Imagine a Mississippi without Nissan. Or Ingalls. Or others. The economy would be worse.

November 12th, 2018

Imagine a Mississippi without Nissan. Or Ingalls. Or others. The economy would be worse.

By: Scott Waller and Jay C. Moon, Guest Columnists │ The Clarion Ledger, Nov. 11, 2018

Let us, for a moment, imagine a Mississippi without Nissan.

Or without Airbus, Ingalls Shipbuilding, Steel Dynamics, Chevron, Yokohama, PACCAR and Toyota.

How different would our state be today? Some would like you to think it wouldn’t be much different, or it might possibly be even better.

The reality is the vast economic growth we have seen would not have happened without recruiting these companies to Mississippi.

If the state had not competed for the Nissan project, would the company still have built its facility in Madison County and opened it in 2003?

Not a chance.

Economists, when trying to determine the value of something, like to use the concept of “Ceteris Paribus,” which means “all other things being equal” or “other things held constant.” The reason for employing this method is it’s often very difficult to identify all the variables that ultimately influence change. Thus, they try and simplify the process viewing it as if everything were equal.

When it comes to economic development — which spurs economic growth — the use of the concept of “Ceteris Paribus” is greatly flawed because all things are not equal.

Mississippi’s population isn’t equal to other states.

Infrastructure from state-to-state is not equal.

Nor is the tax structure, business climate, cost of living or workforce.

Even the incentives offered by states to win projects aren’t equal.

In some categories, Mississippi might have a competitive advantage, and in others it may be at a disadvantage.

Economic development is vital in helping move our state forward, and we must have all the tools necessary to level the playing field with those we are competing against — even if it means providing financial incentives.

The incentives are invested in our citizens to provide the workforce training needed to succeed. The development of these programs at our community colleges, which didn’t previously exist, are now being used to improve the state’s overall workforce.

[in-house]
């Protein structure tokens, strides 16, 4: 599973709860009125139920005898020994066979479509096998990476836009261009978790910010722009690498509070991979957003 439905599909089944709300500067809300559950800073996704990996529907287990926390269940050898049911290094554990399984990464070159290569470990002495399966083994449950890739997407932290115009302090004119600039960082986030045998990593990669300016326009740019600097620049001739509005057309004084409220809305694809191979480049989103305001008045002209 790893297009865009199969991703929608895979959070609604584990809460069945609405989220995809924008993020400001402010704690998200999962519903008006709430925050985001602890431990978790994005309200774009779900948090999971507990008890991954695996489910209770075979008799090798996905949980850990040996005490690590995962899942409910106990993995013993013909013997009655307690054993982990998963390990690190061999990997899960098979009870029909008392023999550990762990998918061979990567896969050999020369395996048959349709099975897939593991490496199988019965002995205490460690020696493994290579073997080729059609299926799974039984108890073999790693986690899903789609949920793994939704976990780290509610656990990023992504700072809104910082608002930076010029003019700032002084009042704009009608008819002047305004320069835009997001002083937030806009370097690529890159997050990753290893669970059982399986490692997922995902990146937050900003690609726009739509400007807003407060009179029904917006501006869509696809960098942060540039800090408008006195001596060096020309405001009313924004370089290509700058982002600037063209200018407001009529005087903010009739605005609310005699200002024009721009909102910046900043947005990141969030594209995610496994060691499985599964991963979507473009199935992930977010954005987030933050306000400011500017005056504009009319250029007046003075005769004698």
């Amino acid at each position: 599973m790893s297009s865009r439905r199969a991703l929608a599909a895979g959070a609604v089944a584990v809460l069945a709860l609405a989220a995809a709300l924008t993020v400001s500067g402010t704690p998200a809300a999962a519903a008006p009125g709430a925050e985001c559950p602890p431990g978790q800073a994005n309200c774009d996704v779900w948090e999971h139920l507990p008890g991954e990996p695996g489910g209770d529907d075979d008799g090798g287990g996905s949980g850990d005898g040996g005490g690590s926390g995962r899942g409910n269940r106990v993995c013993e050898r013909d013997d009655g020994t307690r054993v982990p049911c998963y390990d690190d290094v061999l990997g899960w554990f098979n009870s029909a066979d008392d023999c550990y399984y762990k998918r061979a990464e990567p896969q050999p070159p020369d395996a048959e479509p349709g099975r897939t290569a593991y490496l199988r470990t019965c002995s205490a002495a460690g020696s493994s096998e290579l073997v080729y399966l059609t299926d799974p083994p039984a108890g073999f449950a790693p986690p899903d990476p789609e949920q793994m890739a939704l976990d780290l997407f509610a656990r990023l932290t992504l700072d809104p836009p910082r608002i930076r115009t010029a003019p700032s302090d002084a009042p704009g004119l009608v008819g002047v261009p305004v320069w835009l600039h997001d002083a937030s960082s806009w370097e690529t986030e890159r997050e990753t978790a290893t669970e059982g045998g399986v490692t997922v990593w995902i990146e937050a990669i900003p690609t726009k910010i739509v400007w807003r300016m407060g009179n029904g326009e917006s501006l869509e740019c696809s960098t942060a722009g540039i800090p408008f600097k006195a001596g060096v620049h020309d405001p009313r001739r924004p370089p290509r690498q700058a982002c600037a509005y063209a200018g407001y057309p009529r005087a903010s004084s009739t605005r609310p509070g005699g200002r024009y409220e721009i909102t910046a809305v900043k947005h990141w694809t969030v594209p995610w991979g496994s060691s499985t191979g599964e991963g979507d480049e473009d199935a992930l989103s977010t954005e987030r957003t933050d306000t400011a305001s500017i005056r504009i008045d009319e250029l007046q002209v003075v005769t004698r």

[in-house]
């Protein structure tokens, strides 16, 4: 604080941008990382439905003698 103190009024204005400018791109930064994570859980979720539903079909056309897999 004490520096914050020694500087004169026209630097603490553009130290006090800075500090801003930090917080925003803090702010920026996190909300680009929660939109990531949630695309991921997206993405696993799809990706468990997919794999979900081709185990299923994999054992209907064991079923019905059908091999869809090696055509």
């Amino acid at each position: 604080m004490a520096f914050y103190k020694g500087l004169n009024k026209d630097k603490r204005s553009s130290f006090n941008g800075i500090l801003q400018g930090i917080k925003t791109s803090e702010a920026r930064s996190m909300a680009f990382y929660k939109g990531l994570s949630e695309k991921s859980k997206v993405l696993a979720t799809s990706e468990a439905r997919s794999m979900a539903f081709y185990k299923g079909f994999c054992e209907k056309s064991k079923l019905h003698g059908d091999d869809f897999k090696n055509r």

The incentives are invested in infrastructure, used not only by the primary company but by other companies and businesses that understand the value in locating or growing in Mississippi.

Nissan was the catalyst for an economic shift unlike any we have seen in our lifetimes. It moved Mississippi from a state of low-wage, low-tech manufacturing into a position where vast opportunities are being created throughout the state.

These new companies now offer our citizens high-paying careers. In the automotive industry alone, the average salary is $50,510 annually, according to the U.S. Bureau of Labor Statistics — almost $13,000 more than the state average of all industries of $37,642.

To provide a little historic perspective, the state average wage in 2000, when Nissan was under construction, stood at $25,208.

Some people simply want to view the return on investment by comparing the incentive amount to the number of jobs and the average salary. Here are just a few of the flaws in that approach:

• It compares the state’s total investment to a single year’s wage, as opposed to the multiplying effect of those wages annually.
• It fails to include a company’s capital investment, which is 2 to 3 times that of the state’s. Many of these companies have made additional investments and created additional jobs with expansions.
• It doesn’t include in the equation the hundreds of millions of dollars of state and local taxes being collected annually that didn’t exist before.
• It doesn’t account for the economic benefit of other businesses locating in the state that create jobs and supply goods and services.

By totally ignoring all other variables that could influence or change the outcome, you do not get an accurate picture of the true economic growth taking place through economic development.

However, one of the biggest faults with this approach is the failure to take into account long-term outcomes. Ingalls Shipbuilding in Pascagoula started as a result of the state’s Balance Agriculture with Industry initiative. In its 80-year history Ingalls has hired 180,000 employees who have delivered nearly 350 ships to the U.S. Navy — an amazing return on investment.

State leaders also deserve credit for working to create a fair tax system, removing regulatory barriers, providing a stable legal climate and focusing on education and workforce development improvements.

This has helped stabilize our business climate, level the playing field, open new doors for boosting our state’s entrepreneurial spirit and growing investment from existing companies.

So yes, we really do have a lot to cheer about.

More importantly, thank goodness we don’t have to think about a Mississippi without Nissan.

Scott Waller is president and CEO of the Mississippi Economic Council.

Jay C. Moon is president and CEO of the Mississippi Manufacturers Association.